In finance, margin is the collateral that a holder of a financial instrument has to deposit with a counterparty (most often their broker or an exchange) to cover some or all of the credit risk the holder poses for the counterparty. This risk can arise if the holder has done any of the following:
The collateral for a margin account can be the cash deposited in the account or securities provided, and represents the funds available to the account holder for further share trading]. On United States futures exchanges, margins were formerly called performance bonds. Most of the exchanges today use SPAN ("Standard Portfolio Analysis of Risk") methodology, which was developed by the Chicago Mercantile Exchange in 1988, for calculating margins for options and futures.
A margin account is a loan account with a broker which can be used for share trading. The funds available under the margin loan are determined by the broker based on the securities owned and provided by the trader, which act as collateral for the loan. The broker usually has the right to change the percentage of the value of each security it will allow towards further advances to the trader, and may consequently make a margin call if the balance available falls below the amount actually utilised. In any event, the broker will usually charge interest and other fees on the amount drawn on the margin account.
If the cash balance of a margin account is negative, the amount is owed to the broker, and usually attracts interest. If the cash balance is positive, the money is available to the account holder to reinvest, or may be withdrawn by the holder or left in the account and may earn interest. In terms of futures and cleared derivatives, the margin balance would refer to the total value of collateral pledged to the CCP (central counterparty clearing) and or futures commission merchants.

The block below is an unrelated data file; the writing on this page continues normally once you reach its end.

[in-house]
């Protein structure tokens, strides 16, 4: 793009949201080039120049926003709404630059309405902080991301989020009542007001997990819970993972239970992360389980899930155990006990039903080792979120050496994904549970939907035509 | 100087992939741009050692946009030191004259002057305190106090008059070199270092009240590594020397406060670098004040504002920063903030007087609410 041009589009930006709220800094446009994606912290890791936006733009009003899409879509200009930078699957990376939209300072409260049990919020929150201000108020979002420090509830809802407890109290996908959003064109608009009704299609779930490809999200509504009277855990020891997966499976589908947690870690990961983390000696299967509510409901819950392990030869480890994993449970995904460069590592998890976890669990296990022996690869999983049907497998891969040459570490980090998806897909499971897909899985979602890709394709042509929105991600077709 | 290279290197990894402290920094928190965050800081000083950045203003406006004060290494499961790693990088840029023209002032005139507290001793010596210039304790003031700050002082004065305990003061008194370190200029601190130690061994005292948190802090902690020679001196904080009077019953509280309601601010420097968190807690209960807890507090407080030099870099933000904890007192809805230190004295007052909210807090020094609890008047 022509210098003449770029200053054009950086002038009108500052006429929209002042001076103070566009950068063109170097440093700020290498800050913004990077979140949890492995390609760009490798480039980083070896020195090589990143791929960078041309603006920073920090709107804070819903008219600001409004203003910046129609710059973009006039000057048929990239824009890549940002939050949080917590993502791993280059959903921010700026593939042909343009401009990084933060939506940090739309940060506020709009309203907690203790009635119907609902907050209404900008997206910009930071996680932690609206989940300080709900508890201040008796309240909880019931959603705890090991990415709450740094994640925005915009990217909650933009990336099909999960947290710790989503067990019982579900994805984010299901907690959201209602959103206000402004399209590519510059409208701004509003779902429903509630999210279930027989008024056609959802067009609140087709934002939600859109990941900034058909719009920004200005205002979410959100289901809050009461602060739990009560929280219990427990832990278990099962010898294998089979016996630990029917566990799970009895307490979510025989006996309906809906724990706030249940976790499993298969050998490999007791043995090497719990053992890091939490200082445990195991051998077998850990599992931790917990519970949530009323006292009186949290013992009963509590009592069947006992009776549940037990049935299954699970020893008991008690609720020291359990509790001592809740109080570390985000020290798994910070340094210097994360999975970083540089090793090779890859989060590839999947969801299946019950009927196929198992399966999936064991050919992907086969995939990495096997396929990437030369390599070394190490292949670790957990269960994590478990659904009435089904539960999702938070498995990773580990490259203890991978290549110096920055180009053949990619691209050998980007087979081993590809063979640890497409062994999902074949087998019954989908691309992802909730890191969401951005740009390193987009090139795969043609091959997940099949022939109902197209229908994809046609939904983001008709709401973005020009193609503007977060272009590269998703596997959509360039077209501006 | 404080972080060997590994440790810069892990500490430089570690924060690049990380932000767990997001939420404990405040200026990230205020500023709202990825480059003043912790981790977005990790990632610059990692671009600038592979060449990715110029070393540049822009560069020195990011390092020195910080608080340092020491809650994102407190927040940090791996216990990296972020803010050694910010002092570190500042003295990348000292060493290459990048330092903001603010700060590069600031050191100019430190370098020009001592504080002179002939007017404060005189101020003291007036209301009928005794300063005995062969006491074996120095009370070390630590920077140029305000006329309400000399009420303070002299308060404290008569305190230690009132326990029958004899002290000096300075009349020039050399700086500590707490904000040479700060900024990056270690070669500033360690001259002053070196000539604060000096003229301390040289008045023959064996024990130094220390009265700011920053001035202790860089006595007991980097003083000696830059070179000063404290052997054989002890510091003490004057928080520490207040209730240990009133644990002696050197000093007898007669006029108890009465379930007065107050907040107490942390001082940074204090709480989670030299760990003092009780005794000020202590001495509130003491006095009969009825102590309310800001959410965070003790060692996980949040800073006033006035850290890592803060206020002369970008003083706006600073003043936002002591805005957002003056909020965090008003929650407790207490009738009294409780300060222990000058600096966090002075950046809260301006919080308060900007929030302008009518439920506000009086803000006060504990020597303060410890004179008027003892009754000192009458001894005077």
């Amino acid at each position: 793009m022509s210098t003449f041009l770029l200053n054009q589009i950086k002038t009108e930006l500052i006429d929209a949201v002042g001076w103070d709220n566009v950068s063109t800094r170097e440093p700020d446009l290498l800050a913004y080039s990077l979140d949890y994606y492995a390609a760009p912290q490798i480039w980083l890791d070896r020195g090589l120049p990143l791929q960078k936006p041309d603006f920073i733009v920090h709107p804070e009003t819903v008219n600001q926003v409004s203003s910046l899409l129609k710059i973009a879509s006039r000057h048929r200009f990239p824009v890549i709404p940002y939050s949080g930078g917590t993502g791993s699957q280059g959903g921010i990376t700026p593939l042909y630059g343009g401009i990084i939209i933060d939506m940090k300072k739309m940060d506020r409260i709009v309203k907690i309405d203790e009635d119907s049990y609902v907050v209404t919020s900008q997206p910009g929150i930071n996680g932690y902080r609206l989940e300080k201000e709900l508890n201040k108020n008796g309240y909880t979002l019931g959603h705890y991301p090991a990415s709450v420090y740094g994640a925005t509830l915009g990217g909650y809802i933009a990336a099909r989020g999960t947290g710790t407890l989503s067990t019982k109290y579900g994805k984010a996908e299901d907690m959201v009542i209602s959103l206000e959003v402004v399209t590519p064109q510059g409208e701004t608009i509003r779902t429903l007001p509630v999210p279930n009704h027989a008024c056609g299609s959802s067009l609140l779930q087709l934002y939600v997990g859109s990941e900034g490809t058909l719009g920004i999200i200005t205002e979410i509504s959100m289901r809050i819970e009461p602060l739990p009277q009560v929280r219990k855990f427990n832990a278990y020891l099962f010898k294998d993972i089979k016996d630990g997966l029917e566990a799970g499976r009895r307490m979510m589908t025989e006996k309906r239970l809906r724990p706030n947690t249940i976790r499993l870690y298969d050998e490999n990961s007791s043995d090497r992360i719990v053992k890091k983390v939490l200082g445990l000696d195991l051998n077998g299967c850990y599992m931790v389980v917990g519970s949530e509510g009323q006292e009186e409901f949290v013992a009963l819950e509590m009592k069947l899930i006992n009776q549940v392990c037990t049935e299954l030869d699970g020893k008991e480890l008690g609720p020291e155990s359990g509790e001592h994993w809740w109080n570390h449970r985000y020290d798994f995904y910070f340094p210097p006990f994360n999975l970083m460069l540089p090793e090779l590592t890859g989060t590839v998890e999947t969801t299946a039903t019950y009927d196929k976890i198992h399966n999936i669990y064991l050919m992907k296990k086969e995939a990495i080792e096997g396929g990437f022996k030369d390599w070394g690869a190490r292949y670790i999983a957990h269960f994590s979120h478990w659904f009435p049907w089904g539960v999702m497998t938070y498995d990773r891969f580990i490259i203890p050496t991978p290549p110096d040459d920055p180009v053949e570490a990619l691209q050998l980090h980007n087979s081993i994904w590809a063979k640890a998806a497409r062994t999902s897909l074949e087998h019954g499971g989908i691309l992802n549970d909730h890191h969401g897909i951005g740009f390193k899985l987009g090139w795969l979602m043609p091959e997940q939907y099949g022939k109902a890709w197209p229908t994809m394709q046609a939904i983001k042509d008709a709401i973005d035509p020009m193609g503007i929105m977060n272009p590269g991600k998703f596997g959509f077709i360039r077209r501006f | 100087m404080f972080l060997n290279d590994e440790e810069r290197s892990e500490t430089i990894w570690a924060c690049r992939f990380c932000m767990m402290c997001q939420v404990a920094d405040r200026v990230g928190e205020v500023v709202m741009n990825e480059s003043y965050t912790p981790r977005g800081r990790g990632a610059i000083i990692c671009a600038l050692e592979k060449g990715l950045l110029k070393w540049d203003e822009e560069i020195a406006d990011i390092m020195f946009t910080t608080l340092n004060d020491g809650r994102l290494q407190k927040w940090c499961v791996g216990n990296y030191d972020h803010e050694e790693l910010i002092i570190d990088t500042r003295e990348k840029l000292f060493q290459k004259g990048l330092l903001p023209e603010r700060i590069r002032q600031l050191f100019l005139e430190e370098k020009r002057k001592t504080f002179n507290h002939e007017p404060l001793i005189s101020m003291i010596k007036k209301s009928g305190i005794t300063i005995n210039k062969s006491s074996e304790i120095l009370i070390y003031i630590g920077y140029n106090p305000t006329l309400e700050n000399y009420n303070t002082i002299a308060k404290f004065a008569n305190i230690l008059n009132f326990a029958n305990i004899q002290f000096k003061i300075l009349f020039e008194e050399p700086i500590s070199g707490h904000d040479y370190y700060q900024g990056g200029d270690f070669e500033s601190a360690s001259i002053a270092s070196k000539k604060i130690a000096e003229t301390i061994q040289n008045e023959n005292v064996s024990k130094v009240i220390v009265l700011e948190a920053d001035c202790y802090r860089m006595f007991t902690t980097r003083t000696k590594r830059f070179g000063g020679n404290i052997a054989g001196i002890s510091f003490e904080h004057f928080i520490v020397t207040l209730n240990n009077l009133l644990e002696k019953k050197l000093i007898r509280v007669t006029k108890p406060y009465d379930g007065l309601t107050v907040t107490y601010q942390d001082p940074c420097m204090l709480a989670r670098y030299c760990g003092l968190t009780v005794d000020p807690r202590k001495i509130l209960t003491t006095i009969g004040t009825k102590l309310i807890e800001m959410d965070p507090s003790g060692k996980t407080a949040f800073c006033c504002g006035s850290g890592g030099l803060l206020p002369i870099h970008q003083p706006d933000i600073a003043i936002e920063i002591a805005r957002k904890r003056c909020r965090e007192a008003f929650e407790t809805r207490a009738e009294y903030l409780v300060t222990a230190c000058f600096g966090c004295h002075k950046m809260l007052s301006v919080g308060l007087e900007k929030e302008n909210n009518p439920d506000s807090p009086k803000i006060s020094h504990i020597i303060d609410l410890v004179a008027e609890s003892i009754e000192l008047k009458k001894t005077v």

Margin buying refers to the buying of securities with cash borrowed from a broker, using the bought securities as collateral. This has the effect of magnifying any profit or loss made on the securities. The securities serve as collateral for the loan. The net value—the difference between the value of the securities and the loan—is initially equal to the amount of one's own cash used. This difference has to stay above a minimum margin requirement, the purpose of which is to protect the broker against a fall in the value of the securities to the point that the investor can no longer cover the loan.
Margin lending became popular in the late 1800s as a means to finance railroads. In the 1920s, margin requirements were loose. In other words, brokers required investors to put in very little of their own money, whereas today, the Federal Reserve's margin requirement (under Regulation T) limits debt to 50 percent. During the 1920s leverage rates of up to 90 percent debt were not uncommon. When the stock market started to contract, many individuals received margin calls. They had to deliver more money to their brokers or their shares would be sold. Since many individuals did not have the equity to cover their margin positions, their shares were sold, causing further market declines and further margin calls. This was one of the major contributing factors which led to the Stock Market Crash of 1929, which in turn contributed to the Great Depression. However, as reported in Peter Rappoport and Eugene N. White's 1994 paper published in The American Economic Review, "Was the Crash of 1929 Expected", all sources indicate that beginning in either late 1928 or early 1929, "margin requirements began to rise to historic new levels. The typical peak rates on brokers' loans were 40–50 percent. Brokerage houses followed suit and demanded higher margin from investors".